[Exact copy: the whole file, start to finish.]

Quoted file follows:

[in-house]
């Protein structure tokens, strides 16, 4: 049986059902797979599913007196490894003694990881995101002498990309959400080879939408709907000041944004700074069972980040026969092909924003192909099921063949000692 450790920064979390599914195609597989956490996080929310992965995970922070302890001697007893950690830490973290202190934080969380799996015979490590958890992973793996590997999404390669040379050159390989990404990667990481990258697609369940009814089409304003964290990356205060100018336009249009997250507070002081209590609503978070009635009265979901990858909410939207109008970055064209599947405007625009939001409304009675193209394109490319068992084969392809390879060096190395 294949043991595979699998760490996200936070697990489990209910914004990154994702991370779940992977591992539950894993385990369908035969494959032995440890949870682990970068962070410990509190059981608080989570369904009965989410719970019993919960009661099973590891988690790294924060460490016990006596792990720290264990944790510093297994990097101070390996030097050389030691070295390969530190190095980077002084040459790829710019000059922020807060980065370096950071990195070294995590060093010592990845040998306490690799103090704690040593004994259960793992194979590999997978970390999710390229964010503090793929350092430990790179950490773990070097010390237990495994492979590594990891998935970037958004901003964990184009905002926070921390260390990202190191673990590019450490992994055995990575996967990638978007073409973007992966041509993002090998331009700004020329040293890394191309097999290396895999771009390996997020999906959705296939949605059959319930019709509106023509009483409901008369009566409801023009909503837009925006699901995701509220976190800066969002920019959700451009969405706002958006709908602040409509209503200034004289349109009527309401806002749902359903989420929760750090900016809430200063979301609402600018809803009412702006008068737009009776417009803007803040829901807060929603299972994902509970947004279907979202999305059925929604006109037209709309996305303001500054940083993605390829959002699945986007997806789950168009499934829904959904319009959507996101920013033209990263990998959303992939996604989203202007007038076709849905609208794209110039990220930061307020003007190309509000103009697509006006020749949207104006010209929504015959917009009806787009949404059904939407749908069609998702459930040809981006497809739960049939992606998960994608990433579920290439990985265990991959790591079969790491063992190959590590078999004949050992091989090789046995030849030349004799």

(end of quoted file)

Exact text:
[in-house]
């Protein structure tokens, strides 16, 4: 049986059902797979599913007196490894003694990881995101002498990309959400080879939408709907000041944004700074069972980040026969092909924003192909099921063949000692 450790920064979390599914195609597989956490996080929310992965995970922070302890001697007893950690830490973290202190934080969380799996015979490590958890992973793996590997999404390669040379050159390989990404990667990481990258697609369940009814089409304003964290990356205060100018336009249009997250507070002081209590609503978070009635009265979901990858909410939207109008970055064209599947405007625009939001409304009675193209394109490319068992084969392809390879060096190395 294949043991595979699998760490996200936070697990489990209910914004990154994702991370779940992977591992539950894993385990369908035969494959032995440890949870682990970068962070410990509190059981608080989570369904009965989410719970019993919960009661099973590891988690790294924060460490016990006596792990720290264990944790510093297994990097101070390996030097050389030691070295390969530190190095980077002084040459790829710019000059922020807060980065370096950071990195070294995590060093010592990845040998306490690799103090704690040593004994259960793992194979590999997978970390999710390229964010503090793929350092430990790179950490773990070097010390237990495994492979590594990891998935970037958004901003964990184009905002926070921390260390990202190191673990590019450490992994055995990575996967990638978007073409973007992966041509993002090998331009700004020329040293890394191309097999290396895999771009390996997020999906959705296939949605059959319930019709509106023509009483409901008369009566409801023009909503837009925006699901995701509220976190800066969002920019959700451009969405706002958006709908602040409509209503200034004289349109009527309401806002749902359903989420929760750090900016809430200063979301609402600018809803009412702006008068737009009776417009803007803040829901807060929603299972994902509970947004279907979202999305059925929604006109037209709309996305303001500054940083993605390829959002699945986007997806789950168009499934829904959904319009959507996101920013033209990263990998959303992939996604989203202007007038076709849905609208794209110039990220930061307020003007190309509000103009697509006006020749949207104006010209929504015959917009009806787009949404059904939407749908069609998702459930040809981006497809739960049939992606998960994608990433579920290439990985265990991959790591079969790491063992190959590590078999004949050992091989090789046995030849030349004799």